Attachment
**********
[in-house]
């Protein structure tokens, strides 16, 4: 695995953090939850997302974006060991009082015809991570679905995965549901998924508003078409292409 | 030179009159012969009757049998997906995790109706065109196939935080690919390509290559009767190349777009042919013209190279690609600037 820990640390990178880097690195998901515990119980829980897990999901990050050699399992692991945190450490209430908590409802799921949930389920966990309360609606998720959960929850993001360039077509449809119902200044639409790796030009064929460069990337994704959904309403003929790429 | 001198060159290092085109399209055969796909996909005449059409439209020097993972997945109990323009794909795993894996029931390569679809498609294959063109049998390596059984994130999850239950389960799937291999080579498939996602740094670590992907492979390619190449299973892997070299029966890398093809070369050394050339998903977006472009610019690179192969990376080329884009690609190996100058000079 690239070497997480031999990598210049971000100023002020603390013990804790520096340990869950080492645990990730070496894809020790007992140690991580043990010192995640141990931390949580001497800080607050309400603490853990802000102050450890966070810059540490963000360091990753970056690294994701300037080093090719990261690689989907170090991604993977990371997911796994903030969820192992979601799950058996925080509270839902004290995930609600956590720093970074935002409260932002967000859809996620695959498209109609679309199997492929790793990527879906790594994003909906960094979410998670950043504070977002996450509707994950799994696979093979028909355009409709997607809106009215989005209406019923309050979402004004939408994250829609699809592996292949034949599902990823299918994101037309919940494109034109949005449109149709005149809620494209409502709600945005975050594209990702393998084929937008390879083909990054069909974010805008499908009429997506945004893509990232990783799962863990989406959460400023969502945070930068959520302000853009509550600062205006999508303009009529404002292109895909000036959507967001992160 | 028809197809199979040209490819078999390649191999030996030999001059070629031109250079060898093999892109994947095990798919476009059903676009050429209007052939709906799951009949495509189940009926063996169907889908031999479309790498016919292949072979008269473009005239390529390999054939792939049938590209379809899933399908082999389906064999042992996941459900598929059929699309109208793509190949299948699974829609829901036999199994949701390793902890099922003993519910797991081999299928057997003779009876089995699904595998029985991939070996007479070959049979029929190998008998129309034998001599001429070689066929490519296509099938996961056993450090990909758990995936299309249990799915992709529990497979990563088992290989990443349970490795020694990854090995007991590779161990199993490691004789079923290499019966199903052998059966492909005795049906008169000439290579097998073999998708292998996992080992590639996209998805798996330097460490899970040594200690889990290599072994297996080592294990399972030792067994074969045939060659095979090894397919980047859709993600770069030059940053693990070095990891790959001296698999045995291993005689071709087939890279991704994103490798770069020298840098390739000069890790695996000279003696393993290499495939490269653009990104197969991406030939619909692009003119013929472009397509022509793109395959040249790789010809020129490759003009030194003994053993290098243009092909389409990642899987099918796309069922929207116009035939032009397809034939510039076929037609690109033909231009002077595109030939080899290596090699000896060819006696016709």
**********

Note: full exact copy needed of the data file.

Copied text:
[in-house]
């Protein structure tokens, strides 16, 4: 695995953090939850997302974006060991009082015809991570679905995965549901998924508003078409292409 | 030179009159012969009757049998997906995790109706065109196939935080690919390509290559009767190349777009042919013209190279690609600037 820990640390990178880097690195998901515990119980829980897990999901990050050699399992692991945190450490209430908590409802799921949930389920966990309360609606998720959960929850993001360039077509449809119902200044639409790796030009064929460069990337994704959904309403003929790429 | 001198060159290092085109399209055969796909996909005449059409439209020097993972997945109990323009794909795993894996029931390569679809498609294959063109049998390596059984994130999850239950389960799937291999080579498939996602740094670590992907492979390619190449299973892997070299029966890398093809070369050394050339998903977006472009610019690179192969990376080329884009690609190996100058000079 690239070497997480031999990598210049971000100023002020603390013990804790520096340990869950080492645990990730070496894809020790007992140690991580043990010192995640141990931390949580001497800080607050309400603490853990802000102050450890966070810059540490963000360091990753970056690294994701300037080093090719990261690689989907170090991604993977990371997911796994903030969820192992979601799950058996925080509270839902004290995930609600956590720093970074935002409260932002967000859809996620695959498209109609679309199997492929790793990527879906790594994003909906960094979410998670950043504070977002996450509707994950799994696979093979028909355009409709997607809106009215989005209406019923309050979402004004939408994250829609699809592996292949034949599902990823299918994101037309919940494109034109949005449109149709005149809620494209409502709600945005975050594209990702393998084929937008390879083909990054069909974010805008499908009429997506945004893509990232990783799962863990989406959460400023969502945070930068959520302000853009509550600062205006999508303009009529404002292109895909000036959507967001992160 | 028809197809199979040209490819078999390649191999030996030999001059070629031109250079060898093999892109994947095990798919476009059903676009050429209007052939709906799951009949495509189940009926063996169907889908031999479309790498016919292949072979008269473009005239390529390999054939792939049938590209379809899933399908082999389906064999042992996941459900598929059929699309109208793509190949299948699974829609829901036999199994949701390793902890099922003993519910797991081999299928057997003779009876089995699904595998029985991939070996007479070959049979029929190998008998129309034998001599001429070689066929490519296509099938996961056993450090990909758990995936299309249990799915992709529990497979990563088992290989990443349970490795020694990854090995007991590779161990199993490691004789079923290499019966199903052998059966492909005795049906008169000439290579097998073999998708292998996992080992590639996209998805798996330097460490899970040594200690889990290599072994297996080592294990399972030792067994074969045939060659095979090894397919980047859709993600770069030059940053693990070095990891790959001296698999045995291993005689071709087939890279991704994103490798770069020298840098390739000069890790695996000279003696393993290499495939490269653009990104197969991406030939619909692009003119013929472009397509022509793109395959040249790789010809020129490759003009030194003994053993290098243009092909389409990642899987099918796309069922929207116009035939032009397809034939510039076929037609690109033909231009002077595109030939080899290596090699000896060819006696016709």